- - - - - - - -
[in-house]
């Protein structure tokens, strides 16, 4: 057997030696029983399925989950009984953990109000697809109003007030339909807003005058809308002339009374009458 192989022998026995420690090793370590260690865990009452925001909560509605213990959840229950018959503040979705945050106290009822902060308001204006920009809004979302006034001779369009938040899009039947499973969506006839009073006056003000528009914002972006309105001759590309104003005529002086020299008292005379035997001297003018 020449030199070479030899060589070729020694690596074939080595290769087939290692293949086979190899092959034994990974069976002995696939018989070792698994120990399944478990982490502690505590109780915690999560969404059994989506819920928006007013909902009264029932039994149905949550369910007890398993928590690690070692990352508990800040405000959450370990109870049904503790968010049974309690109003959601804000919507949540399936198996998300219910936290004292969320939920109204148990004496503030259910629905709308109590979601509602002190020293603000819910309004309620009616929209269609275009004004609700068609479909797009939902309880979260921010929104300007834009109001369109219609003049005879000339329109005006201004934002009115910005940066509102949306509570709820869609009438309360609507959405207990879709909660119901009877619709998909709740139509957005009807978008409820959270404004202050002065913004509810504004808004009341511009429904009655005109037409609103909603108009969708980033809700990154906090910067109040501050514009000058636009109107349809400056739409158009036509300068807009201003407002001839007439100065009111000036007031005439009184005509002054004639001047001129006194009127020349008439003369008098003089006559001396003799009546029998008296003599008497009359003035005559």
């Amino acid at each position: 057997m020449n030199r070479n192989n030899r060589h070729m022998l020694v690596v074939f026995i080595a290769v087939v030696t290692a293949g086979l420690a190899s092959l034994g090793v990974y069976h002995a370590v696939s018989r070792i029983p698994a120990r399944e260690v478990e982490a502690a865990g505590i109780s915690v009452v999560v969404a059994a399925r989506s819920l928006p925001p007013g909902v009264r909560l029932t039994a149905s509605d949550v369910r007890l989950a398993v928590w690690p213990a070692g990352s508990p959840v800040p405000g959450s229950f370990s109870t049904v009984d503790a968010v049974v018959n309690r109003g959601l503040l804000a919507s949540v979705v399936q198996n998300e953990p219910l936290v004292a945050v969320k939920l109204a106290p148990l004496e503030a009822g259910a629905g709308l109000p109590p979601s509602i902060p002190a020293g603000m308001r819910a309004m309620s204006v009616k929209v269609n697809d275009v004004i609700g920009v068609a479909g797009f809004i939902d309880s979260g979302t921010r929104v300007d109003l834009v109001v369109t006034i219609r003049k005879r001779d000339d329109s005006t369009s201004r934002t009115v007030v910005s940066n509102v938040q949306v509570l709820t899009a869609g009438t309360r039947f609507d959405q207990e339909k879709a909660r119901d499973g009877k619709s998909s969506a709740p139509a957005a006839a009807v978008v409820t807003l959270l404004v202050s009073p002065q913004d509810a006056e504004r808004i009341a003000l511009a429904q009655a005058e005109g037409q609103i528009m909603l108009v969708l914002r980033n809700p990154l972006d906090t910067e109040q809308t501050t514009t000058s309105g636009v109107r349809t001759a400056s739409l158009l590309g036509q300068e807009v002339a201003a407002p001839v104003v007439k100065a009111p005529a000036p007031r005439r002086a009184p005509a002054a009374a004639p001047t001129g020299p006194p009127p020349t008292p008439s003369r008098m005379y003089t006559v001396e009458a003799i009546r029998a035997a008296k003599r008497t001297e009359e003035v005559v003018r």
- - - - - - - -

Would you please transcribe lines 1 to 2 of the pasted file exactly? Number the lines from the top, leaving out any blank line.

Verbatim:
[in-house]
């Protein structure tokens, strides 16, 4: 057997030696029983399925989950009984953990109000697809109003007030339909807003005058809308002339009374009458 192989022998026995420690090793370590260690865990009452925001909560509605213990959840229950018959503040979705945050106290009822902060308001204006920009809004979302006034001779369009938040899009039947499973969506006839009073006056003000528009914002972006309105001759590309104003005529002086020299008292005379035997001297003018 020449030199070479030899060589070729020694690596074939080595290769087939290692293949086979190899092959034994990974069976002995696939018989070792698994120990399944478990982490502690505590109780915690999560969404059994989506819920928006007013909902009264029932039994149905949550369910007890398993928590690690070692990352508990800040405000959450370990109870049904503790968010049974309690109003959601804000919507949540399936198996998300219910936290004292969320939920109204148990004496503030259910629905709308109590979601509602002190020293603000819910309004309620009616929209269609275009004004609700068609479909797009939902309880979260921010929104300007834009109001369109219609003049005879000339329109005006201004934002009115910005940066509102949306509570709820869609009438309360609507959405207990879709909660119901009877619709998909709740139509957005009807978008409820959270404004202050002065913004509810504004808004009341511009429904009655005109037409609103909603108009969708980033809700990154906090910067109040501050514009000058636009109107349809400056739409158009036509300068807009201003407002001839007439100065009111000036007031005439009184005509002054004639001047001129006194009127020349008439003369008098003089006559001396003799009546029998008296003599008497009359003035005559």